A look at Canada’s ban on single-use plastics (updated).

Earlier this week the Government of Canada announced a ban on some single-use plastics that will be phased in over the next 18 months. The Regulations prohibit the manufacture, import, sale, and eventually export of six categories of single-use plastics, including:

  • Single-use checkout bags,
  • Cutlery,
  • Foodservice containers made from (or containing) hard-to-recycle plastics,
  • Ring carriers,
  • Stir sticks, and
  • Straws.

Full Single-Use Plastics Prohibition Regulations will be published today in the Canada Gazette. Under the Regulations, companies will be banned from importing or manufacturing these items (excluding ring carriers) from between December 17-31 of this year, from selling them by the end of next year, and from exporting them by the end of 2025.

The phased-in approach is designed to offer businesses in Canada time to transition and deplete existing stocks. Prohibitions related to the manufacture and import of ring carriers and flexible straws packaged with juice boxes (and similar items) are delayed until June 2023, offering manufacturers time to retool their operations; prohibition on sale of these items will come into force on June 22, 2024.

In the case of single-use flexible plastic straws, an exception will exist for people in Canada who use them for medical and accessibility reasons at home, in hospitals or long-term care facilities, or social settings. The sale of these items will be restricted as of December 2023; all other types of single-use plastic straws will be prohibited outright.

As per the Canadian government’s website:

This approach seeks to transition Canada away from a linear economy, that disposes of plastic as waste, towards a circular economy that keeps plastic in the economy and out of the environment through activities such as better product design and higher rates of reuse, repair, remanufacture, refurbishment, and recycling.

Single-use Plastics Prohibition Regulations – Guidance for selecting alternatives

Federal data has shown that 15.5 billion plastic grocery bags, 4.5 billion pieces of plastic cutlery, three billion stir sticks, 5.8 billion straws, 183 million six-pack rings, and 805 million takeout containers were sold in Canada in 2019. However, a Deloitte study from the same year found that less than one tenth of Canada’s plastic waste is recycled, with 3.3 million tonnes ending up in landfill – and almost half of that was plastic packaging.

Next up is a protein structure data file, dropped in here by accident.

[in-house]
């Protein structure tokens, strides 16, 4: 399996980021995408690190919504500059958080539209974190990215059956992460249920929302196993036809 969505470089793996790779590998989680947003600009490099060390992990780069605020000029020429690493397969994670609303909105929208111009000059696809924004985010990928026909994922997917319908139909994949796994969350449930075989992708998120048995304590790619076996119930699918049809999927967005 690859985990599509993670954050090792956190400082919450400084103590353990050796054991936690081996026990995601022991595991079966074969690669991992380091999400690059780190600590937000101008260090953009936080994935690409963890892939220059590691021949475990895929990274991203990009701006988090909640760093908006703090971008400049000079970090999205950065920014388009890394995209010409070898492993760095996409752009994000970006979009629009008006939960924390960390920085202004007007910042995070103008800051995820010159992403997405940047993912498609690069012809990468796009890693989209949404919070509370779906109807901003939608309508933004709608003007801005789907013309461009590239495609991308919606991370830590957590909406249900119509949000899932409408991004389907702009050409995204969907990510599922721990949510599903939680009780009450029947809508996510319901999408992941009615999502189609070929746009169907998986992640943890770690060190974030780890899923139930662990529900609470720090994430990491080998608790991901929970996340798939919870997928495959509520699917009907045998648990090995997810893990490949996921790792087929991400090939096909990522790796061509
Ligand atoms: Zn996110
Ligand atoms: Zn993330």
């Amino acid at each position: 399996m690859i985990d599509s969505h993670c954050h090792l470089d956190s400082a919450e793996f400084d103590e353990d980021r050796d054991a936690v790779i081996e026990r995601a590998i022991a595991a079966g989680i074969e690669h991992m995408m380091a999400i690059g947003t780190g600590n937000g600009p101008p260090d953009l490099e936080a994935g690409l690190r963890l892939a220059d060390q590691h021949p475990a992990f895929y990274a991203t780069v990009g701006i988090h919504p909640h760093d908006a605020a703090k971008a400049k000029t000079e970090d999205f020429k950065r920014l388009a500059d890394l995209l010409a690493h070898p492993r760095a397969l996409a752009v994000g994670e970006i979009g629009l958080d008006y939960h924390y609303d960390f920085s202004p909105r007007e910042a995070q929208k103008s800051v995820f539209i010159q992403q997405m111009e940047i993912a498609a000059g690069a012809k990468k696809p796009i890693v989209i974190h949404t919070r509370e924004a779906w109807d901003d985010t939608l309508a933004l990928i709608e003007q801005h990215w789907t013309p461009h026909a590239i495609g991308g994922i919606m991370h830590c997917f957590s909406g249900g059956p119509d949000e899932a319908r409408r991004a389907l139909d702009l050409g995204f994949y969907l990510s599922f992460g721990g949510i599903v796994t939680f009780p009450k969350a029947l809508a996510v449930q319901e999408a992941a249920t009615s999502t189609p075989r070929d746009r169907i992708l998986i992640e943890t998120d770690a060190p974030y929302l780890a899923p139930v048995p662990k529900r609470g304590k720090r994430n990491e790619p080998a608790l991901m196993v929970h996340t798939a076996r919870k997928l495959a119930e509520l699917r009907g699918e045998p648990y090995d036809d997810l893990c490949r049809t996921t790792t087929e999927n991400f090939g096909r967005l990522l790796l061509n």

The regulations are in line with the Liberal government’s move to a circular economy and plan for Zero Plastic Waste by 2030. A number of Canadian provinces and municipalities have already implemented bans on plastic checkout bags, and last year municipalities in British Columbia began developing bylaws banning a variety of single-use plastics.

Canada is not the first country to take this type of action on single-use plastics. The United Kingdom implemented a tax on plastic bags in 2015, banned the sale of products containing microbeads in 2018, and a ban on the supply of plastic straws, stirrers, and cotton buds came into force in 2020. Kenya banned single-use plastic bags in 2017 and prohibits visitors from taking single-use plastics (i.e., water bottles and disposable plates) into national parks, forests, beaches, and conservation areas. The European Union implemented a ban on numerous single-use plastics last year. And U.S. states including New York, California, and Hawaii have already banned single-use plastic bags.

Reaction has been mixed from various Canadian industry and environment groups. As per Sarah King, Greenpeace Canada’s Head of Oceans & Plastics campaign:

The release of the regulations is a critical step forward, but we still aren’t even at the starting line. The OECD projects Canada to nearly double its 2019 plastic use by 2060 — and the world’s to nearly triple — and this ban is estimated to only cover less than 5 per cent of Canada’s 2019 total plastic waste generated.

Greenpeace Canada

Restaurants Canada voiced its concern about the implications on an industry that is still recovering from impacts of the COVID-19 pandemic.

Single-use items pose a unique challenge for foodservice operators, as Canadians are increasingly turning to delivery and takeout. While on-premise dining still accounts for most foodservice sales nationwide, on-premise sales have been losing market share to takeout and delivery orders… In removing single-use plastics from the market without enough affordable and sustainable replacement options in place, the industry will take on an estimated 125% increase in costs. This does not account for the costs associated with the increased demand for such products resulting in supply shortages. 

Restaurants Canada

Other industry associations have also weighed in, with Canadian Manufacturers & Exporters expressing concern that the ban will “punish Canadian manufacturers and suppliers”, and the Chemistry Industry Association of Canada suggesting that “Rather than bans, we need to invest in recycling infrastructure and innovation, including infrastructure to manage compostables, to harness the $8 billion value of plastics that are currently sent to landfill and recirculate them in the economy.”

We will be posting news on these bans as implementation timelines approach, so watch this blog – and our Twitter and LinkedIn feeds – for updates.

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